WASHINGTON — Unanimous but far from united, the Senate advanced legislation to prevent a partial government shutdown on Wednesday, the 100-0 vote certain to mark merely a brief pause in a fierce partisan struggle over the future of President Barack Obama’s signature health care law.
The vote came shortly after Texas Sen. Ted Cruz held the Senate in session overnight — and the Twitterverse in his thrall — with a near-22-hour speech that charmed the tea party wing of the GOP, irritated the leadership and was meant to propel fellow Republican lawmakers into an all-out struggle to extinguish the law.
Defying one’s own party leaders is survivable, he declared in pre-dawn remarks on the Senate floor. “Ultimately, it is liberating.”
Legislation passed by the Republican-controlled House last week would cancel all funds for the three-year-old law, preventing its full implementation. But Senate Democrats have enough votes to restore the funds, and Majority Leader Harry Reid labeled Cruz’s turn in the spotlight “a big waste of time.”
Any differences between the two houses’ legislation must be reconciled and the bill signed into law by Tuesday to avert a partial shutdown.
The issue is coming to the forefront in Congress as the Obama administration works to assure a smooth launch for the health care overhaul’s final major piece, a season of enrollment beginning Wednesday for millions who will seek coverage on so-called insurance exchanges.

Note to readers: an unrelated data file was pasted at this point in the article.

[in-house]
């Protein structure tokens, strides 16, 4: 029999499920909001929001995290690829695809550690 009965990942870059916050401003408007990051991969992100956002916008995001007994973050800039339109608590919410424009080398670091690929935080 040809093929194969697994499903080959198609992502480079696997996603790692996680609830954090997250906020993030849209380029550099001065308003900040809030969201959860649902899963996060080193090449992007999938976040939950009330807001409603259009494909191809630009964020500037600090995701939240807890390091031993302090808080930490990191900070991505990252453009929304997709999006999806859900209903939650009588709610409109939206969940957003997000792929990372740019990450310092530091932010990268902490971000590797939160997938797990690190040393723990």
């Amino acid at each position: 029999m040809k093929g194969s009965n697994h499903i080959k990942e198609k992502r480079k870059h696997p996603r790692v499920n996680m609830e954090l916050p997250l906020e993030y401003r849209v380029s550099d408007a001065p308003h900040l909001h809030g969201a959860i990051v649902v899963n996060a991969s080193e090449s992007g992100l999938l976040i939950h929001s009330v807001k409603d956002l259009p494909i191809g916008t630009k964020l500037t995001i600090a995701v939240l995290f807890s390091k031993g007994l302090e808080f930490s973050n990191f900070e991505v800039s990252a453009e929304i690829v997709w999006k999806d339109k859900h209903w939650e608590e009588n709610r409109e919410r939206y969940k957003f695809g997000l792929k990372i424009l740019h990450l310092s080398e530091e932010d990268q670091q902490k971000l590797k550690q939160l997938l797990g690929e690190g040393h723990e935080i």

Health and Human Secretary Kathleen Sebelius told reporters this week that consumers will have an average of 53 plans to choose from, and her department estimated the average individual premium for a benchmark policy known as the “second-lowest cost silver plan” would range from a low of $192 in Minnesota to a high of $516 in Wyoming. Tax credits will bring down the cost for many.
Even with the 100-0 vote, the legislation faces several hurdles that must be overcome as both houses and lawmakers in both parties work to avoid a partial shutdown Tuesday.
The struggle over restoring funds for the health care law is by far the most contentious unresolved issue.
Senate Democrats also want to increase funding for federal firefighting efforts without making offsetting cuts to other programs. The House-passed bill provides $636 million for the program, but includes reductions elsewhere to avoid raising the deficit.
To avoid a partial government shutdown, a single, agreed-upon version must be approved by Congress and signed by Obama by Tuesday.
Officials pointed out that there is still time for the Senate to restore the funds for the health care law — and for the House to seek a more modest overhaul concession, perhaps a one-year delay in the requirement for individuals to purchase coverage or the repeal of a tax on medical devices that many Democrats oppose.
The shutdown issue is a particularly haunting one for Republicans, some of whom were in Congress two decades ago when the GOP suffered politically as the result of a pair of government closures in the winter of 1995-1996.
In a further complication, Treasury Secretary Jacob Lew told Congress that the Treasury’s ability to borrow funds will be exhausted on Oct. 17, and legislation is needed to renew its authority if the government is to avoid a first-ever default.
The House is expected to approve a measure later this week allowing Treasury to borrow freely for another year, although that legislation, too, will include a provision to carry out the Republican campaign against “Obamacare.”